A Photoshop rendering of President Vladimir Putin riding the meteorite.
The 10-ton meteor that lit up the sky over the Urals region, smashing windows and spooking locals, sent a shockwave of an entirely different kind through the Russian Internet, with numerous Net-pranksters turning the rare spectacle into an occasion for political satire and national pride.
Ideas tend to spread like wildfire through Russia's vibrant, opposition-leaning Twitter and blogosphere, and Friday was no exception, with jokes, memes, phony images and conspiracy theories appearing seemingly within minutes of the first reports of the meteorite strike.
They were fueled by scores of eyewitness photographs and videos, many taken from the dashboard cameras that are popular in Russia, showing smoke trails and strange balls of light above Chelyabinsk, the gritty industrial city located 1,500 kilometers east of Moscow.
It was around 8 a.m. in the capital when the news started coming in to the apparent delight and amusement of netizens, some of whom started their day by posting, "Nothing makes you feel right like a morning meteorite," to Facebook walls and Twitter feeds.
YouTube videos from ground zero showed the meteor's powerful shockwaves shattering windows, knocking in doors, and provoking streams of off-camera profanity foul enough to make a sailor — or a cobbler, as the Russian expression goes — turn red in the cheeks.
"Thanks to the #meteorite, the whole world will learn to curse in Russian today," wrote user @buben_i.
Chelyabinsk residents have a reputation for being tough-nosed, and their reactions to the blasts evoked enough nonchalance to inspire a slew of one-liners in the spirit of "Chelyabinsk is so tough, meteorites fall instead of rain."
By midday, the Urals meteor strike seemed to be on everybody's mind, grabbing headlines around the globe and shooting to the top of Twitter's world trend list. About six hours after the first reports, state-run RIA-Novosti had already published over 130 news articles on the subject.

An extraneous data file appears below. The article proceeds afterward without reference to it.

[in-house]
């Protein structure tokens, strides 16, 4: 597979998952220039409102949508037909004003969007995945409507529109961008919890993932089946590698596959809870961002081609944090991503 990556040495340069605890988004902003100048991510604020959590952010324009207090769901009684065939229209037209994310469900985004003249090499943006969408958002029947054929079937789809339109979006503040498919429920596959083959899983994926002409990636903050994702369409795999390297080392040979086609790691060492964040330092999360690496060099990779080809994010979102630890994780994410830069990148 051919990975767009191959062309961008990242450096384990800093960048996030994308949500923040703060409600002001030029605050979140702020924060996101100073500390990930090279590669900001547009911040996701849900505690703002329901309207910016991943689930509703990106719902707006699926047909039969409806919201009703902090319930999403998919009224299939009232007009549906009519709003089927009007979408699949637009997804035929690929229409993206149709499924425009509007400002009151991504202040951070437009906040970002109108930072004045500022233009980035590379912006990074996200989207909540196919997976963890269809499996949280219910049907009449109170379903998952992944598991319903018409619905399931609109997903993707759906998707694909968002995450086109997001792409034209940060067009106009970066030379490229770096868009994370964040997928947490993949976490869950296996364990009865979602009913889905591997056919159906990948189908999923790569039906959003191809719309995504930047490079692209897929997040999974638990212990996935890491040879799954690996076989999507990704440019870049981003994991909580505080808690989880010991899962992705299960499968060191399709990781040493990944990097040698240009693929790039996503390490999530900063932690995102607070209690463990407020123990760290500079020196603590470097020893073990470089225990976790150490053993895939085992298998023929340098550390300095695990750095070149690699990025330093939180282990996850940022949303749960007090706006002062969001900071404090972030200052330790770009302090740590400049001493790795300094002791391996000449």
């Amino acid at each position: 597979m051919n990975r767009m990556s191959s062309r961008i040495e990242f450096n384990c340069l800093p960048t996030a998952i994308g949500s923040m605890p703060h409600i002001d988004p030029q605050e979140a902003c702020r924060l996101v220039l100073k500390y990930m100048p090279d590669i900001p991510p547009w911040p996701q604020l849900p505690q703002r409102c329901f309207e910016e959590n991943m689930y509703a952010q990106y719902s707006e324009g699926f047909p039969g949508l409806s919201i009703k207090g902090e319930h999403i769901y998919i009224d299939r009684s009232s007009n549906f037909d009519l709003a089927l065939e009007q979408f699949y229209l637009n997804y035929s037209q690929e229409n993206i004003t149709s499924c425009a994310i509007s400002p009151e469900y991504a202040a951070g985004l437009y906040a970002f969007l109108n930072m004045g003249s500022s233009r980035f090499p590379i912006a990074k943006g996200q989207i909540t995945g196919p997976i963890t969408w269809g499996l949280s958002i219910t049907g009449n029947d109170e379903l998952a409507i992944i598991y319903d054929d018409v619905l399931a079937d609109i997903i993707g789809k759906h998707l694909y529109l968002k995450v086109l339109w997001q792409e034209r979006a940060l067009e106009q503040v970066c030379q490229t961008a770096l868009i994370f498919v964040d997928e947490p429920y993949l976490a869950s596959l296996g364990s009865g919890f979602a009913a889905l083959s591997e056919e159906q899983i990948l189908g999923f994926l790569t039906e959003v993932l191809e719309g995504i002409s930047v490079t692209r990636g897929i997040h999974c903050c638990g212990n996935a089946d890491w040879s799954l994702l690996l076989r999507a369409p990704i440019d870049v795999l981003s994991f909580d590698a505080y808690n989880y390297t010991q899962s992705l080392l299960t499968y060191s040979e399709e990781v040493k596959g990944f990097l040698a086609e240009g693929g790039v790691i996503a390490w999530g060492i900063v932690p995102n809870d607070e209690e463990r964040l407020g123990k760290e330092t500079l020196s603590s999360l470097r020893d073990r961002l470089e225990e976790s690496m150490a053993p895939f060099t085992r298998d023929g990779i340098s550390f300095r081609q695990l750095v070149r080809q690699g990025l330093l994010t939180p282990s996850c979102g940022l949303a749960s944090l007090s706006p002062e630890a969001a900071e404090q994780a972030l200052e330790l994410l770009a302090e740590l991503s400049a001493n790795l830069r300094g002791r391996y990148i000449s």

The "meteor" created at least two Twitter accounts to tell its story, and Photoshop-saavy Russians churned out, among other things, phony photographs of President Vladimir Putin riding a meteor, a reference to his enthusiasm for well-documented manly adventures.
Another image poked fun at Russia's lackluster postal system, passing the meteor off as an overdue "delivery" that was supposed to arrive on Dec. 21, the date of the so-called Mayan apocalypse that came and went late last year.
Others featured the popular Internet character Nyan Cat — a soaring cat trailed by a rainbow — or the furious, flying fowl from the bestselling Angry Birds app superimposed over the meteor and its tail.
Channel One quickly deleted video footage of a smoldering crater from its website after commentators discovered that it had been loaded onto YouTube in 2007.
As has often been the case in recent months, the government and the Russian Orthodox Church appeared to find a common voice on Friday, with senior figures describing the meteor strike as a reminder of life's fragility.
Metropolit Feofan, the Chelyabinsk region's top church official, also urged readers to thank God for not making the damage worse — about 1,000 people were injured and 3,000 buildings damaged — and to examine whether they were living piously, according to an online statement.
Busy wooing foreign investors at an economic forum in the Siberian city of Krasnoyarsk, Prime Minister Dmitry Medvedev said the cosmic event was perhaps "another symbol of the forum" and "proof that not only are economies vulnerable, but so is the entire planet," Interfax reported.
Conspiracy theories attributing the breathtaking natural fireworks to aliens and secret military programs stayed mainly on the fringe, where they were picked up by nationalist State Duma Deputy Vladimir Zhirinovsky, the perennial finger-wagging firebrand of Russian politics.
"It's not meteorites that are falling. It's the Americans testing a new weapon," he said, RIA-Novosti reported.
By late afternoon, when victims were just beginning to pick up the debris, including an estimated 100,000 square meters of broken glass, most tweeters, bloggers and scribblers seemed to lose interest. Those who continued following the event turned their attention to analyzing the government's reaction and to other, more earthly matters.